Bachelor of Arts in Anthropology
Anthropology studies the diversity and complexity of human life in a globally interconnected world. It considers such fascinating questions as why and how people from distant parts of the world are different and the same, how the human species has evolved over millions of years, and the ways people make sense of and order their lives.
Brandeis offers anthropology courses on topics central to understanding human social-cultural life, including medicine and religion, power and violence, gender and sexuality, cultures of capitalism, nature and the environment, archaeology, museums and fashion, social movements and human rights, and research methodologies.
At Brandeis, you will be taught by faculty who are active, research-intensive scholars and dedicated to their students. They will encourage you to think and learn deeply — not only through books, but in the field.
Because of our emphasis on writing and in-class discussion, you will graduate with solid skills in data collection, critical thinking and communication. You will be well prepared for graduate study and a scholarly career in anthropology, as well as for a career in any field dealing with people — from health care to government, from business to journalism, from education to human rights work — anywhere in the world.
Academics and Research
Anthropology allows for an almost infinite range of inquiry, from embarking on an archeological dig in Concord, Massachusetts, to studying immigrant Russian women in Helsinki, from analyzing ancient Mayan artifacts to making a film about the ethics of fashion and the Peruvian alpaca wool supply chain.
This is a truly interdisciplinary field. Our affiliated and cooperating faculty work in departments and schools across the university, including Islamic and Middle Eastern Studies; Latin American, Caribbean and Latinx Studies; South Asian Studies; and Women’s, Gender, and Sexuality Studies.
Field work can take you far. Our faculty do field work in the United States, Africa, Latin America, East Asia, South Asia, Middle East — and you can, too.
Faculty and Student Excellence
Our faculty are highly productive researchers and popular teachers, as illustrated below.
If you're passionate about anthropology and up to the challenge, you might consider devoting your two final semesters to completing a senior honors thesis on a research topic of your choice. Recent student theses include "Digitizing Human Remains: The Impact of Displaying Human Remains in Augmented Reality," "Major Record Labels: Deconstructing Exploitative Illusions and Framing Emerging Alternatives in the Context of the Changing Music Industry," and "Internal Otherness: Being Sephardi in White, Ashkenazi New England and in Broader American Jewish Society."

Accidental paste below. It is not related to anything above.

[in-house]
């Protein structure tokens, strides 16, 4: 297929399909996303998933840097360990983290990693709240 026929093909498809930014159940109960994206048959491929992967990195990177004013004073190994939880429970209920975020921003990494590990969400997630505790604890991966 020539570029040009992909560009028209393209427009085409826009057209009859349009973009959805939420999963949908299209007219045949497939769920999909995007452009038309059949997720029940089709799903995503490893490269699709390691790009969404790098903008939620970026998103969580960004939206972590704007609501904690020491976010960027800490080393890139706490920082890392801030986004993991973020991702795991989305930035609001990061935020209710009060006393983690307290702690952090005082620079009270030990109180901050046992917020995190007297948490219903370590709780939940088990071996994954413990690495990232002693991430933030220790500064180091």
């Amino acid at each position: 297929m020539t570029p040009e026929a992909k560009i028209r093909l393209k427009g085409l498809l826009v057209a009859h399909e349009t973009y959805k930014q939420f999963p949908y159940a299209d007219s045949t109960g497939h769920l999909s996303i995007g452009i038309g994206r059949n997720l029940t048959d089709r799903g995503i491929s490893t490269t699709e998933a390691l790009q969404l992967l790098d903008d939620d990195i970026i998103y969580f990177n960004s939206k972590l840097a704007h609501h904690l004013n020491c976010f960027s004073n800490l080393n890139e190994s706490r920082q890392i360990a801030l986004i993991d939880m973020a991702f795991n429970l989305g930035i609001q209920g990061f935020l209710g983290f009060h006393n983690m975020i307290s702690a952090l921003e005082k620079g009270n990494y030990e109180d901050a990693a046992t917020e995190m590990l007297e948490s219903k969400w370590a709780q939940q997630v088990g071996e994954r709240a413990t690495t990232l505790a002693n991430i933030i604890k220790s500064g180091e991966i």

Beyond the Classroom
As a student of humanity, immersing yourself in another culture makes perfect sense. What better way to practice a second language or gain cross-cultural perspective? Many of our majors and minors live and study abroad for a semester — in many cases for credit. We have approved programs in several countries.
Learn more about study abroad opportunities.
Many anthropology majors live the Brandeis commitment to research, learning, and social justice by being engaged scholars. With the support of grants, they do research, public service and fieldwork — right here in Waltham and around the world.
We offer several courses that take you out into the field. For instance, in Applied Anthropology, you’ll use research and other anthropological approaches to solve real-world problems related to the environment, urban planning and more.
Learn about additional experiential learning opportunities from across the university.
Careers, Graduate Study and Alumni
In addition to pursuing graduate work, anthropology graduates go on to rewarding careers in a wide variety of fields. Our alumni are working in nongovernmental organizations, politics and education all over the globe.
Learn more about careers in anthropology.
- Matthew Kupfer ’12 has served as a Junior Fellow in the Russia and Eurasia Program at the Carnegie Endowment for International Peace in Washington D.C.
- Alexis Matza ’98 is a feminist medical anthropologist and deputy director of the LGBT Health Program for the Veterans Health Administration.
- Noam Sienna ’11 received his PhD in history at the university of Minnesota-Twin Cities where he studied Moroccan Jewry with Professor Daniel Schroeter.
- Simon Sinek ’95 founded The Optimism Company and wrote several bestsellers, including "Start with Why: How Great Leaders Inspire Everyone to Take Action."
- Katherine Weisensee ’99 is department chair and associate professor of Anthropology at Clemson University.
Read more about these alumni